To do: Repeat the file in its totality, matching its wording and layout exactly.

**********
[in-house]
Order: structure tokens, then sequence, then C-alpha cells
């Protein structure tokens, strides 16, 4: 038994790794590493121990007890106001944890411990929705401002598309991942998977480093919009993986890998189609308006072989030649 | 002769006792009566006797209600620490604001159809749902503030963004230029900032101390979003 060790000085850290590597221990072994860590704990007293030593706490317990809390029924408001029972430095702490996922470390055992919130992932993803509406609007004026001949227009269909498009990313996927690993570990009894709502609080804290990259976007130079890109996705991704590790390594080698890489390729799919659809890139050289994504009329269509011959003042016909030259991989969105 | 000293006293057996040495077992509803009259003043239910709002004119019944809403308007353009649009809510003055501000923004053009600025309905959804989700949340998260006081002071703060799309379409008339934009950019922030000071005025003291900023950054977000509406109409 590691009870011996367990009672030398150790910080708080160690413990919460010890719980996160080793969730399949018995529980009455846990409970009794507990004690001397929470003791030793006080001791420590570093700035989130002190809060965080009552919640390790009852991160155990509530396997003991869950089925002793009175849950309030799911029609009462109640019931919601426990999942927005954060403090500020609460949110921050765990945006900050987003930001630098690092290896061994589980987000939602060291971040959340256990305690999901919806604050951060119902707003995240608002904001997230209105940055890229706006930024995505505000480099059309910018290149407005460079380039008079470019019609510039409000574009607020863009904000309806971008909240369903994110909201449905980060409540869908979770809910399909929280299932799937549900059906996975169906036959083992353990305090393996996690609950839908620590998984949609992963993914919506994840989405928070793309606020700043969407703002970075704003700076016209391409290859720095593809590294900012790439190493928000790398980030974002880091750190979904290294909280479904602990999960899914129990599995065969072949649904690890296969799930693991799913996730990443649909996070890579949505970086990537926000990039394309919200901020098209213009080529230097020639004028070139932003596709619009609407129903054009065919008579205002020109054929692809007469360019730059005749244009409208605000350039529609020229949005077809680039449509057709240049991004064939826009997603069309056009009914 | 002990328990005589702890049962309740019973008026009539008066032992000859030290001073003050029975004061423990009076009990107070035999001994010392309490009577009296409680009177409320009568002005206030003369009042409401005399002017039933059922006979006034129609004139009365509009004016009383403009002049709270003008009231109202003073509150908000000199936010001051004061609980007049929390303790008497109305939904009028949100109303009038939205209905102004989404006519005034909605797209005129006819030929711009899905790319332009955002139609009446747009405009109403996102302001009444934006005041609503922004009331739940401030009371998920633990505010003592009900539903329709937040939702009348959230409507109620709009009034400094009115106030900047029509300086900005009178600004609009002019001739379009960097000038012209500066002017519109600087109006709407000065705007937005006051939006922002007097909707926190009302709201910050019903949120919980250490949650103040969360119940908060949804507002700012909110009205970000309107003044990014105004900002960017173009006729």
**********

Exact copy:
[in-house]
Order: structure tokens, then sequence, then C-alpha cells
């Protein structure tokens, strides 16, 4: 038994790794590493121990007890106001944890411990929705401002598309991942998977480093919009993986890998189609308006072989030649 | 002769006792009566006797209600620490604001159809749902503030963004230029900032101390979003 060790000085850290590597221990072994860590704990007293030593706490317990809390029924408001029972430095702490996922470390055992919130992932993803509406609007004026001949227009269909498009990313996927690993570990009894709502609080804290990259976007130079890109996705991704590790390594080698890489390729799919659809890139050289994504009329269509011959003042016909030259991989969105 | 000293006293057996040495077992509803009259003043239910709002004119019944809403308007353009649009809510003055501000923004053009600025309905959804989700949340998260006081002071703060799309379409008339934009950019922030000071005025003291900023950054977000509406109409 590691009870011996367990009672030398150790910080708080160690413990919460010890719980996160080793969730399949018995529980009455846990409970009794507990004690001397929470003791030793006080001791420590570093700035989130002190809060965080009552919640390790009852991160155990509530396997003991869950089925002793009175849950309030799911029609009462109640019931919601426990999942927005954060403090500020609460949110921050765990945006900050987003930001630098690092290896061994589980987000939602060291971040959340256990305690999901919806604050951060119902707003995240608002904001997230209105940055890229706006930024995505505000480099059309910018290149407005460079380039008079470019019609510039409000574009607020863009904000309806971008909240369903994110909201449905980060409540869908979770809910399909929280299932799937549900059906996975169906036959083992353990305090393996996690609950839908620590998984949609992963993914919506994840989405928070793309606020700043969407703002970075704003700076016209391409290859720095593809590294900012790439190493928000790398980030974002880091750190979904290294909280479904602990999960899914129990599995065969072949649904690890296969799930693991799913996730990443649909996070890579949505970086990537926000990039394309919200901020098209213009080529230097020639004028070139932003596709619009609407129903054009065919008579205002020109054929692809007469360019730059005749244009409208605000350039529609020229949005077809680039449509057709240049991004064939826009997603069309056009009914 | 002990328990005589702890049962309740019973008026009539008066032992000859030290001073003050029975004061423990009076009990107070035999001994010392309490009577009296409680009177409320009568002005206030003369009042409401005399002017039933059922006979006034129609004139009365509009004016009383403009002049709270003008009231109202003073509150908000000199936010001051004061609980007049929390303790008497109305939904009028949100109303009038939205209905102004989404006519005034909605797209005129006819030929711009899905790319332009955002139609009446747009405009109403996102302001009444934006005041609503922004009331739940401030009371998920633990505010003592009900539903329709937040939702009348959230409507109620709009009034400094009115106030900047029509300086900005009178600004609009002019001739379009960097000038012209500066002017519109600087109006709407000065705007937005006051939006922002007097909707926190009302709201910050019903949120919980250490949650103040969360119940908060949804507002700012909110009205970000309107003044990014105004900002960017173009006729």